Photo by Nikolai Krusser
Brazilians were supporting Germany’s NT. Why? 6 months ago the germans arrived in Santa Cruz Cabrália (Bahia, Brazil) and bought a lot and built a hotel, a health center, a football field, donated an ambulance to the town, created a full-time school program in Cabralia, made a road that led to their training center, didn’t bring german employees hiring about 250 Cabrália citizens in their training center. Then the Germany NT arrived and: When not training, they socialized with the citizens in the town or in the beach, partied with the citizens, were kind to the fans always talking to them/taking pictures with them. About the win against our team: they were respectful with us, said that their idols were brazilian legends and that we shouldn’t lose our pride. They are thankful for the way they were welcome here. And they’ll donate the things they built to the population. It’s impossible not to support these guys. — I translated this because people think it’s just because they beat Argentina. It’s not. (via winryrockbells)
(Source: argentie, via dailydoseofsquee)
My mother once told me that trauma is like Lord of the Rings. You go through this crazy, life-altering thing that almost kills you (like say having to drop the one ring into Mount Doom), and that thing by definition cannot possibly be understood by someone who hasn’t gone through it. They can sympathize sure, but they’ll never really know, and more than likely they’ll expect you to move on from the thing fairly quickly. And they can’t be blamed, people are just like that, but that’s not how it works.
Some lucky people are like Sam. They can go straight home, get married, have a whole bunch of curly headed Hobbit babies and pick up their gardening right where they left off, content to forget the whole thing and live out their days in peace. Lots of people however, are like Frodo, and they don’t come home the same person they were when they left, and everything is more horrible and more hard then it ever was before. The old wounds sting and the ghost of the weight of the one ring still weighs heavy on their minds, and they don’t fit in at home anymore, so they get on boats go sailing away to the Undying West to look for the sort of peace that can only come from within. Frodos can’t cope, and most of us are Frodos when we start out.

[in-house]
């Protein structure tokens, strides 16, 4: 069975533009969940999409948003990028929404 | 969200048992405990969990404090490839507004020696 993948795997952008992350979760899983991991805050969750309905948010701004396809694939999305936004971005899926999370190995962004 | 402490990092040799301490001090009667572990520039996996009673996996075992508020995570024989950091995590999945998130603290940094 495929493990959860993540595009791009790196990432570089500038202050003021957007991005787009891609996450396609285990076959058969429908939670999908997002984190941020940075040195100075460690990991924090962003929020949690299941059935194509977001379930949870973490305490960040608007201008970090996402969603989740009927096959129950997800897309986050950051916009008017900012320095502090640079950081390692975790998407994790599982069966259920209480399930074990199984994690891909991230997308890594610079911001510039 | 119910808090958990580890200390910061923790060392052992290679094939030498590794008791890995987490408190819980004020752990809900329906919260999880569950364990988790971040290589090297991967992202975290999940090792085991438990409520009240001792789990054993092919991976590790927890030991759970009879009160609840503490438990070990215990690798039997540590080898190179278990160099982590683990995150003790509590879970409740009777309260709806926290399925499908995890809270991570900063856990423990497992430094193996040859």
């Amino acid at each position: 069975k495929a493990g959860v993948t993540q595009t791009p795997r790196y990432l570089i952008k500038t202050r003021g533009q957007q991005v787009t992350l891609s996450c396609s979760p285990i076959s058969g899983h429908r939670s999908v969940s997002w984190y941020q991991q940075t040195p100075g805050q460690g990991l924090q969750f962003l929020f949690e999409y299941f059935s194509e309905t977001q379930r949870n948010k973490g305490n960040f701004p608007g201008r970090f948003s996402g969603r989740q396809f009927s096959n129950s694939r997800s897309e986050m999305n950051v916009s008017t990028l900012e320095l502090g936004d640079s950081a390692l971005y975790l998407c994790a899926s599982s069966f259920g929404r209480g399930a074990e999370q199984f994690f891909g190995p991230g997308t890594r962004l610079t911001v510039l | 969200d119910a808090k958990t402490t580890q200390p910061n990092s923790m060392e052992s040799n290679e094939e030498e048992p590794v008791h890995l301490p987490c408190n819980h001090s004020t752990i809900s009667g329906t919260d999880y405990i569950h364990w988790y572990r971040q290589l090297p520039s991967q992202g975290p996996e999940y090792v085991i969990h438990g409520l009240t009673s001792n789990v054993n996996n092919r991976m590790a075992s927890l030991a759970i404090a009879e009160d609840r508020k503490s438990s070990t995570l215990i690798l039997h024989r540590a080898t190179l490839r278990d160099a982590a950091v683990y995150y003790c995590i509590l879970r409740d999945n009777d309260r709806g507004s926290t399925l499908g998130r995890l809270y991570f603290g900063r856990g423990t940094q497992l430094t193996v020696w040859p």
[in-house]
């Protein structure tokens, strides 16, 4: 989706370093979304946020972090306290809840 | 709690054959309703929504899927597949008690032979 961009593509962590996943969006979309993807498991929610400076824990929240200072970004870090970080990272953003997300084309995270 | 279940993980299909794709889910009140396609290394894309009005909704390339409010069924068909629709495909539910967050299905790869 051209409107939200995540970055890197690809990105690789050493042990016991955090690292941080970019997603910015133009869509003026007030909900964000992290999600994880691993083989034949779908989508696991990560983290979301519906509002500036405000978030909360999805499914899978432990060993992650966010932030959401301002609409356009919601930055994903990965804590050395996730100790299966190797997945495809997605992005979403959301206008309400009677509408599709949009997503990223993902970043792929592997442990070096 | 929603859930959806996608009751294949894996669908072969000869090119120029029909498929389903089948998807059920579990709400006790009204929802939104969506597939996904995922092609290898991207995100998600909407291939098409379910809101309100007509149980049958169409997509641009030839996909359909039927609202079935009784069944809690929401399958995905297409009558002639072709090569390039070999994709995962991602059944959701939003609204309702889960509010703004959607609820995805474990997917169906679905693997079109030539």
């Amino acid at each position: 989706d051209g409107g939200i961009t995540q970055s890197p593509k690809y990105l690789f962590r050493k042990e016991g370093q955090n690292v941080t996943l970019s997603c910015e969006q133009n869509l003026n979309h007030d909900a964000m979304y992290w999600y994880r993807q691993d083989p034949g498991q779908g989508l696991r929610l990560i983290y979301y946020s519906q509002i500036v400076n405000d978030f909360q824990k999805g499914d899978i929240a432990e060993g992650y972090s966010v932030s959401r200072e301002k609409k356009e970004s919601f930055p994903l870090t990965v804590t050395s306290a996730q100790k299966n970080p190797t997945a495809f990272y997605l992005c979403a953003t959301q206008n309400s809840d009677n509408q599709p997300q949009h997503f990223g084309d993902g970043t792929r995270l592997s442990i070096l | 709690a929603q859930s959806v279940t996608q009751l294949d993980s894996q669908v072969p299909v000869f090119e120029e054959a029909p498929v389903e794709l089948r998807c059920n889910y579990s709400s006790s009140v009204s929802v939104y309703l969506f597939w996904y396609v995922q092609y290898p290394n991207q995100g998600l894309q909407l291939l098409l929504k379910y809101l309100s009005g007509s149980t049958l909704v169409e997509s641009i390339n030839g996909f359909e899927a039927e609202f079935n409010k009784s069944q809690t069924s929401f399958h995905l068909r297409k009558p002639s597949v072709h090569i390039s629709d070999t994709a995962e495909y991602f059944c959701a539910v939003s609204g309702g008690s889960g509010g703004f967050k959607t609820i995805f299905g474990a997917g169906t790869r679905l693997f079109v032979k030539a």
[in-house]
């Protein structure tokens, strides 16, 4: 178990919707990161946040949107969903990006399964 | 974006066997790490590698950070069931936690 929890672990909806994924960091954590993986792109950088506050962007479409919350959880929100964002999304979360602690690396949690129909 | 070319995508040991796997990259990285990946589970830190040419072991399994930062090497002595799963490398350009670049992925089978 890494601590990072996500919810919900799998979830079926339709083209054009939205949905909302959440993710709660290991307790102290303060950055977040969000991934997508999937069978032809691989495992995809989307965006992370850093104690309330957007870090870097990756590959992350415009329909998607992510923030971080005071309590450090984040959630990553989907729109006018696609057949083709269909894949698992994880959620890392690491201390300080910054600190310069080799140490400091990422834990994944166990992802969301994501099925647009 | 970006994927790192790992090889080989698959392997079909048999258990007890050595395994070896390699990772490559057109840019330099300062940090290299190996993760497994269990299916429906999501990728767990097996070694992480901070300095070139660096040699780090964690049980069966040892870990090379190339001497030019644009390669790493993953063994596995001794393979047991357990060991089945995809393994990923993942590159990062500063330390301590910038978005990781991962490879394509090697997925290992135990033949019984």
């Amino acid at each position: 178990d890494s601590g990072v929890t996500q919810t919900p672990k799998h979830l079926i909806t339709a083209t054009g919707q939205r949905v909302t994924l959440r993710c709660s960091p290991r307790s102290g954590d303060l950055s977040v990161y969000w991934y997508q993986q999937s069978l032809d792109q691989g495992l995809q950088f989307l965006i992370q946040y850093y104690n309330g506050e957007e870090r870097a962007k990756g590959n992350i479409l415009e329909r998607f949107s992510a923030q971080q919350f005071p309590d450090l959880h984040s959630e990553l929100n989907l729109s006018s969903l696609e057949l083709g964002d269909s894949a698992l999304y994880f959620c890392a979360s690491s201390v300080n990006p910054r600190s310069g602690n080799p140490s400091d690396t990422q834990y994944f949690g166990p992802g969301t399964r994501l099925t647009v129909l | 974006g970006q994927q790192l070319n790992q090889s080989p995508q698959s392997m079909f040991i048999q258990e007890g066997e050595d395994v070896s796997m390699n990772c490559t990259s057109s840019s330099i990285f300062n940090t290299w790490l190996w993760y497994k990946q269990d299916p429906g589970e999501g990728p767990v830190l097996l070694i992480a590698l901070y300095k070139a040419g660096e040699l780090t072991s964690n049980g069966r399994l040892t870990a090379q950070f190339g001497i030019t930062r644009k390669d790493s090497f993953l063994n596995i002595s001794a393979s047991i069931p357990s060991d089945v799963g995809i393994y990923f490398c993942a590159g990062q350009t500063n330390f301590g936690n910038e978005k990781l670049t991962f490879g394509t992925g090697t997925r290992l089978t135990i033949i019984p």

But if we move past the urge to hide or lash out, my mother always told me, we can become Pippin and Merry. They never ignored what had happened to them, but they were malleable and receptive to change. They became civic leaders and great storytellers; they we able to turn all that fear and anger and grief into narratives that others could delight in and learn from, and they used the skills they had learned in battle to protect their homeland. They were fortified by what had happened to them, they wore it like armor and used it to their advantage.
It is our trauma that turns us into guardians, my mother told me, it is suffering that strengthens our skin and softens our hearts, and if we learn to live with the ghosts of what had been done to us, we just may be able to save others from the same fate. — S.T.Gibson (via sarahtaylorgibson)
A woman from the audience asks: ‘Why were there so few women among the Beat writers?’ and [Gregory] Corso, suddenly utterly serious, leans forward and says: “There were women, they were there, I knew them, their families put them in institutions, they were given electric shock. In the ’50s if you were male you could be a rebel, but if you were female your families had you locked up. —
Stephen Scobie, on the Naropa Institute’s 1994 tribute to Allen Ginsberg (via thisisendless)
I’m just frozen. Absences of women in history don’t “just happen,” they are made.
(Source: fuckyeahbeatniks, via dailydoseofsquee)
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